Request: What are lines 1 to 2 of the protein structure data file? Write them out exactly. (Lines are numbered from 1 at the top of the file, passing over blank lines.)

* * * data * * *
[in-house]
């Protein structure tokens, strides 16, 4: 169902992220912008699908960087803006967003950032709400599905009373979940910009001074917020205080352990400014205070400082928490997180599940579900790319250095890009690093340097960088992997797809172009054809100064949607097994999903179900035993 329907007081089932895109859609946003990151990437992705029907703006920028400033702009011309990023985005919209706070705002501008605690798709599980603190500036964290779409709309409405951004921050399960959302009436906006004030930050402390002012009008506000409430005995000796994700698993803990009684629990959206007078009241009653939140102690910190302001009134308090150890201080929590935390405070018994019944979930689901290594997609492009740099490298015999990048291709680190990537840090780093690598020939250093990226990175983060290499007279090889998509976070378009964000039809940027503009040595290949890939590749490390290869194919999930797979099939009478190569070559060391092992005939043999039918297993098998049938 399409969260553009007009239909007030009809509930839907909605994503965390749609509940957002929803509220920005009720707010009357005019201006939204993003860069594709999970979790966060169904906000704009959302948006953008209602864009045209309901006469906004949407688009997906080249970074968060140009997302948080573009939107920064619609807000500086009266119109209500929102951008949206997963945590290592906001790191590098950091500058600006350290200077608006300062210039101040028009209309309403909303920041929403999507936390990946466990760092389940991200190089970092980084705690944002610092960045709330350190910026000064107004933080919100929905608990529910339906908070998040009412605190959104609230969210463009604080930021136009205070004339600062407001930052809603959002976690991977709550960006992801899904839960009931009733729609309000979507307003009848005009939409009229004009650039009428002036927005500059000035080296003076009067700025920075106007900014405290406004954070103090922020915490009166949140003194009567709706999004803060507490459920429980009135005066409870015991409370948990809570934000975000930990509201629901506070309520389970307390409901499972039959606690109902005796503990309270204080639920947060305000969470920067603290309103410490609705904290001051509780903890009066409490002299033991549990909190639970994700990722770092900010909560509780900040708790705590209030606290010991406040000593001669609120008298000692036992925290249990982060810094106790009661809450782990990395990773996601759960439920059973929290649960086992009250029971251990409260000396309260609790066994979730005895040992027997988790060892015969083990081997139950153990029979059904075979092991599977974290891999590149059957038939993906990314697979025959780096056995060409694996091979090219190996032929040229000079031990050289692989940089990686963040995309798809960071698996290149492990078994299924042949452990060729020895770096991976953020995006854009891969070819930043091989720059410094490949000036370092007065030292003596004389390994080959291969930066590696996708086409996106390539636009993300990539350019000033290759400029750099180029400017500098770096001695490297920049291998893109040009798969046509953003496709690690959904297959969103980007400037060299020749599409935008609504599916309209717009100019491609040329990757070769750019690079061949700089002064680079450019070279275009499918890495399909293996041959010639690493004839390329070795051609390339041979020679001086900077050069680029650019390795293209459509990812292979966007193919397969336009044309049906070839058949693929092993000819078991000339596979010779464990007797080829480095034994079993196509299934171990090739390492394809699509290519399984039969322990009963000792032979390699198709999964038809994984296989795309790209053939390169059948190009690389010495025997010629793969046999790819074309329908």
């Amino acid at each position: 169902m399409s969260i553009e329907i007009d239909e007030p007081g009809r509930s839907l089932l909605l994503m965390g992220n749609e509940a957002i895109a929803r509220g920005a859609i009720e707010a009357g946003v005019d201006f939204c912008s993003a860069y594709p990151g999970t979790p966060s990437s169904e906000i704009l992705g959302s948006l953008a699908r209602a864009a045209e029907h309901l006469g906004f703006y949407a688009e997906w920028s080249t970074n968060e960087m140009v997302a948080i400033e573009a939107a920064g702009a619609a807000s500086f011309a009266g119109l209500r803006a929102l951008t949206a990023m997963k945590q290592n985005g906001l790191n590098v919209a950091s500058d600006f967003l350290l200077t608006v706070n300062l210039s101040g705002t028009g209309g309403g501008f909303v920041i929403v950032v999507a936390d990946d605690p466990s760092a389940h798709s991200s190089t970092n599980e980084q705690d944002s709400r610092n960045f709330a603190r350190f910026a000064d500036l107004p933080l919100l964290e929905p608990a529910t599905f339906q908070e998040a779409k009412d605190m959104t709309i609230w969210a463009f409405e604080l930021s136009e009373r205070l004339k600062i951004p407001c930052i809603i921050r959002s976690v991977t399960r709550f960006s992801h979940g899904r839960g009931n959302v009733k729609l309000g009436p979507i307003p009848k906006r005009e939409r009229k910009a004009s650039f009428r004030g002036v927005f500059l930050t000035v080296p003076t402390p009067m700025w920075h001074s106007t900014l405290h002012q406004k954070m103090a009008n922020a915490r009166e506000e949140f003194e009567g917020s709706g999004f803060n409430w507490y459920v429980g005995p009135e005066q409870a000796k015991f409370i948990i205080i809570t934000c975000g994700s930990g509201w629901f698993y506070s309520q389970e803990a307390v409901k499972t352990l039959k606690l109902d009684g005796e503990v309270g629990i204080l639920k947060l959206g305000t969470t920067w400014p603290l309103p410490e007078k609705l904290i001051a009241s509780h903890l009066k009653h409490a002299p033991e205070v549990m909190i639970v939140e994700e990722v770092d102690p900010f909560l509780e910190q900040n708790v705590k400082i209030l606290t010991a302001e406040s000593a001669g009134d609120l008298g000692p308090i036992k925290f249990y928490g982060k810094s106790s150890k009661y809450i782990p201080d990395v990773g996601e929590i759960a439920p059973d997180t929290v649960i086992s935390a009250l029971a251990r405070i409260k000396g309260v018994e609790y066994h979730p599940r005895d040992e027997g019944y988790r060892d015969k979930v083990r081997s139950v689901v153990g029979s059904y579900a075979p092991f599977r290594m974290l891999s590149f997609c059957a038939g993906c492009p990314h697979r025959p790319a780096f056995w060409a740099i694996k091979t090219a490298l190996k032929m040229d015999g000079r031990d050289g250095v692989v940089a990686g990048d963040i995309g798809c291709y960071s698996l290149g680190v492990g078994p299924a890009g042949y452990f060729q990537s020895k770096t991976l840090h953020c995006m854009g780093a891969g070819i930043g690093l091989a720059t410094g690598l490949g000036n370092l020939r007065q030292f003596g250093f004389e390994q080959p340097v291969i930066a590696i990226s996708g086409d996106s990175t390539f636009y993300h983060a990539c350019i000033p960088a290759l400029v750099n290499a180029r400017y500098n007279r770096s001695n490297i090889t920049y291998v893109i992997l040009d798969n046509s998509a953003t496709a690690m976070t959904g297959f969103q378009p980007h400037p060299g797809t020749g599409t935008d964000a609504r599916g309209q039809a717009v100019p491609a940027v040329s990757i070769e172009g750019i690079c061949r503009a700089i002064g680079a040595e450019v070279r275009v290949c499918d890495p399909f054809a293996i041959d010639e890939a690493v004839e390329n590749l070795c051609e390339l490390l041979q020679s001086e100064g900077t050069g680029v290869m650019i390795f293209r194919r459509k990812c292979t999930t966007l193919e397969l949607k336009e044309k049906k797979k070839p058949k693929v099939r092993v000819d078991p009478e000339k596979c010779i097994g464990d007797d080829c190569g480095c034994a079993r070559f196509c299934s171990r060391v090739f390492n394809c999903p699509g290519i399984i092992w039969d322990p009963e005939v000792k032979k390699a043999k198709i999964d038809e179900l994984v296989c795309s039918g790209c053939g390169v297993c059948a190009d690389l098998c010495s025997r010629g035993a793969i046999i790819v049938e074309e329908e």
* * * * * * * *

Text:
[in-house]
């Protein structure tokens, strides 16, 4: 169902992220912008699908960087803006967003950032709400599905009373979940910009001074917020205080352990400014205070400082928490997180599940579900790319250095890009690093340097960088992997797809172009054809100064949607097994999903179900035993 329907007081089932895109859609946003990151990437992705029907703006920028400033702009011309990023985005919209706070705002501008605690798709599980603190500036964290779409709309409405951004921050399960959302009436906006004030930050402390002012009008506000409430005995000796994700698993803990009684629990959206007078009241009653939140102690910190302001009134308090150890201080929590935390405070018994019944979930689901290594997609492009740099490298015999990048291709680190990537840090780093690598020939250093990226990175983060290499007279090889998509976070378009964000039809940027503009040595290949890939590749490390290869194919999930797979099939009478190569070559060391092992005939043999039918297993098998049938 399409969260553009007009239909007030009809509930839907909605994503965390749609509940957002929803509220920005009720707010009357005019201006939204993003860069594709999970979790966060169904906000704009959302948006953008209602864009045209309901006469906004949407688009997906080249970074968060140009997302948080573009939107920064619609807000500086009266119109209500929102951008949206997963945590290592906001790191590098950091500058600006350290200077608006300062210039101040028009209309309403909303920041929403999507936390990946466990760092389940991200190089970092980084705690944002610092960045709330350190910026000064107004933080919100929905608990529910339906908070998040009412605190959104609230969210463009604080930021136009205070004339600062407001930052809603959002976690991977709550960006992801899904839960009931009733729609309000979507307003009848005009939409009229004009650039009428002036927005500059000035080296003076009067700025920075106007900014405290406004954070103090922020915490009166949140003194009567709706999004803060507490459920429980009135005066409870015991409370948990809570934000975000930990509201629901506070309520389970307390409901499972039959606690109902005796503990309270204080639920947060305000969470920067603290309103410490609705904290001051509780903890009066409490002299033991549990909190639970994700990722770092900010909560509780900040708790705590209030606290010991406040000593001669609120008298000692036992925290249990982060810094106790009661809450782990990395990773996601759960439920059973929290649960086992009250029971251990409260000396309260609790066994979730005895040992027997988790060892015969083990081997139950153990029979059904075979092991599977974290891999590149059957038939993906990314697979025959780096056995060409694996091979090219190996032929040229000079031990050289692989940089990686963040995309798809960071698996290149492990078994299924042949452990060729020895770096991976953020995006854009891969070819930043091989720059410094490949000036370092007065030292003596004389390994080959291969930066590696996708086409996106390539636009993300990539350019000033290759400029750099180029400017500098770096001695490297920049291998893109040009798969046509953003496709690690959904297959969103980007400037060299020749599409935008609504599916309209717009100019491609040329990757070769750019690079061949700089002064680079450019070279275009499918890495399909293996041959010639690493004839390329070795051609390339041979020679001086900077050069680029650019390795293209459509990812292979966007193919397969336009044309049906070839058949693929092993000819078991000339596979010779464990007797080829480095034994079993196509299934171990090739390492394809699509290519399984039969322990009963000792032979390699198709999964038809994984296989795309790209053939390169059948190009690389010495025997010629793969046999790819074309329908």